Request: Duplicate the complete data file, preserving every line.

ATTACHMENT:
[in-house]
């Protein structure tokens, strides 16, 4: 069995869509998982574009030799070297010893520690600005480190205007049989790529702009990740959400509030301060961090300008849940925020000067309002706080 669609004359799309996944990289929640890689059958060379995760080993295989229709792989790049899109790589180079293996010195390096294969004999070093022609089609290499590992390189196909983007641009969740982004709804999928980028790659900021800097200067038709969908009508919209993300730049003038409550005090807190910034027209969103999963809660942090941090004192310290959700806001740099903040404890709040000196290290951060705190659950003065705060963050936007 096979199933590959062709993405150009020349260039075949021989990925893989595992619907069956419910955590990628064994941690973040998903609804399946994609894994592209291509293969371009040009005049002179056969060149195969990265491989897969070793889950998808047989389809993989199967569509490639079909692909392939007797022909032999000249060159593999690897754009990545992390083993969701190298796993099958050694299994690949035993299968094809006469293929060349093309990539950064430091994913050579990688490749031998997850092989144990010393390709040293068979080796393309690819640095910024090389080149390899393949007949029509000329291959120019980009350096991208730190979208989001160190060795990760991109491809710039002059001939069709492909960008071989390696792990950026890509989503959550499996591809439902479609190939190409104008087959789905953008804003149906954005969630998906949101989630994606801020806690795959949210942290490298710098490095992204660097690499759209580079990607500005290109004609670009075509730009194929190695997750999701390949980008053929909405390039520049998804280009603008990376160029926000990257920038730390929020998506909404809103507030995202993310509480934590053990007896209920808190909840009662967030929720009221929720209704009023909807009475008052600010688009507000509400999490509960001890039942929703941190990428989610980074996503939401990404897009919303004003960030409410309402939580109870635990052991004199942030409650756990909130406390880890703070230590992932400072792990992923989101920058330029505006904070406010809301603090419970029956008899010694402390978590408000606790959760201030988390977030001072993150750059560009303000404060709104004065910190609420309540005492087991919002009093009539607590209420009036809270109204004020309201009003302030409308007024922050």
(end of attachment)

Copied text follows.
[in-house]
């Protein structure tokens, strides 16, 4: 069995869509998982574009030799070297010893520690600005480190205007049989790529702009990740959400509030301060961090300008849940925020000067309002706080 669609004359799309996944990289929640890689059958060379995760080993295989229709792989790049899109790589180079293996010195390096294969004999070093022609089609290499590992390189196909983007641009969740982004709804999928980028790659900021800097200067038709969908009508919209993300730049003038409550005090807190910034027209969103999963809660942090941090004192310290959700806001740099903040404890709040000196290290951060705190659950003065705060963050936007 096979199933590959062709993405150009020349260039075949021989990925893989595992619907069956419910955590990628064994941690973040998903609804399946994609894994592209291509293969371009040009005049002179056969060149195969990265491989897969070793889950998808047989389809993989199967569509490639079909692909392939007797022909032999000249060159593999690897754009990545992390083993969701190298796993099958050694299994690949035993299968094809006469293929060349093309990539950064430091994913050579990688490749031998997850092989144990010393390709040293068979080796393309690819640095910024090389080149390899393949007949029509000329291959120019980009350096991208730190979208989001160190060795990760991109491809710039002059001939069709492909960008071989390696792990950026890509989503959550499996591809439902479609190939190409104008087959789905953008804003149906954005969630998906949101989630994606801020806690795959949210942290490298710098490095992204660097690499759209580079990607500005290109004609670009075509730009194929190695997750999701390949980008053929909405390039520049998804280009603008990376160029926000990257920038730390929020998506909404809103507030995202993310509480934590053990007896209920808190909840009662967030929720009221929720209704009023909807009475008052600010688009507000509400999490509960001890039942929703941190990428989610980074996503939401990404897009919303004003960030409410309402939580109870635990052991004199942030409650756990909130406390880890703070230590992932400072792990992923989101920058330029505006904070406010809301603090419970029956008899010694402390978590408000606790959760201030988390977030001072993150750059560009303000404060709104004065910190609420309540005492087991919002009093009539607590209420009036809270109204004020309201009003302030409308007024922050």